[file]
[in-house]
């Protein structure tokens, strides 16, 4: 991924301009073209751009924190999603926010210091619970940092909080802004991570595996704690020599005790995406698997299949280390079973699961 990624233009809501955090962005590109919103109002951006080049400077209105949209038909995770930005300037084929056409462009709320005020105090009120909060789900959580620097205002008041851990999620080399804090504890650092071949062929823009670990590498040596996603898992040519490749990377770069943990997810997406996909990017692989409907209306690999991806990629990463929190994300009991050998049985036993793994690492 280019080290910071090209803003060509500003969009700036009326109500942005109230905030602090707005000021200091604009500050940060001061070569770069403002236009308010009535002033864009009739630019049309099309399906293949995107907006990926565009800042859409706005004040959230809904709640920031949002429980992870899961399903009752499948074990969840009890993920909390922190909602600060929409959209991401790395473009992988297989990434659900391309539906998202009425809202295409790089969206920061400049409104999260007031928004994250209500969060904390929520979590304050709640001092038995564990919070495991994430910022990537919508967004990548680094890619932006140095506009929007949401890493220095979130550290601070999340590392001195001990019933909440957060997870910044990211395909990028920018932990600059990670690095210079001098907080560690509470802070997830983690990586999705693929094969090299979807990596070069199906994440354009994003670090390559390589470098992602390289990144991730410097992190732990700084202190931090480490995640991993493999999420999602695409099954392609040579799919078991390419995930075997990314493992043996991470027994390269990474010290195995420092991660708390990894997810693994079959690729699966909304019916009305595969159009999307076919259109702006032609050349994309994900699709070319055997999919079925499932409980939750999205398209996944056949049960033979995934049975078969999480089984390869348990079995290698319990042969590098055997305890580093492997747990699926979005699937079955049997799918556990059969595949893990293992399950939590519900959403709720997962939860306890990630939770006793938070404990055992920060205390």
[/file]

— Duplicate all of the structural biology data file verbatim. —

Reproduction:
[in-house]
């Protein structure tokens, strides 16, 4: 991924301009073209751009924190999603926010210091619970940092909080802004991570595996704690020599005790995406698997299949280390079973699961 990624233009809501955090962005590109919103109002951006080049400077209105949209038909995770930005300037084929056409462009709320005020105090009120909060789900959580620097205002008041851990999620080399804090504890650092071949062929823009670990590498040596996603898992040519490749990377770069943990997810997406996909990017692989409907209306690999991806990629990463929190994300009991050998049985036993793994690492 280019080290910071090209803003060509500003969009700036009326109500942005109230905030602090707005000021200091604009500050940060001061070569770069403002236009308010009535002033864009009739630019049309099309399906293949995107907006990926565009800042859409706005004040959230809904709640920031949002429980992870899961399903009752499948074990969840009890993920909390922190909602600060929409959209991401790395473009992988297989990434659900391309539906998202009425809202295409790089969206920061400049409104999260007031928004994250209500969060904390929520979590304050709640001092038995564990919070495991994430910022990537919508967004990548680094890619932006140095506009929007949401890493220095979130550290601070999340590392001195001990019933909440957060997870910044990211395909990028920018932990600059990670690095210079001098907080560690509470802070997830983690990586999705693929094969090299979807990596070069199906994440354009994003670090390559390589470098992602390289990144991730410097992190732990700084202190931090480490995640991993493999999420999602695409099954392609040579799919078991390419995930075997990314493992043996991470027994390269990474010290195995420092991660708390990894997810693994079959690729699966909304019916009305595969159009999307076919259109702006032609050349994309994900699709070319055997999919079925499932409980939750999205398209996944056949049960033979995934049975078969999480089984390869348990079995290698319990042969590098055997305890580093492997747990699926979005699937079955049997799918556990059969595949893990293992399950939590519900959403709720997962939860306890990630939770006793938070404990055992920060205390």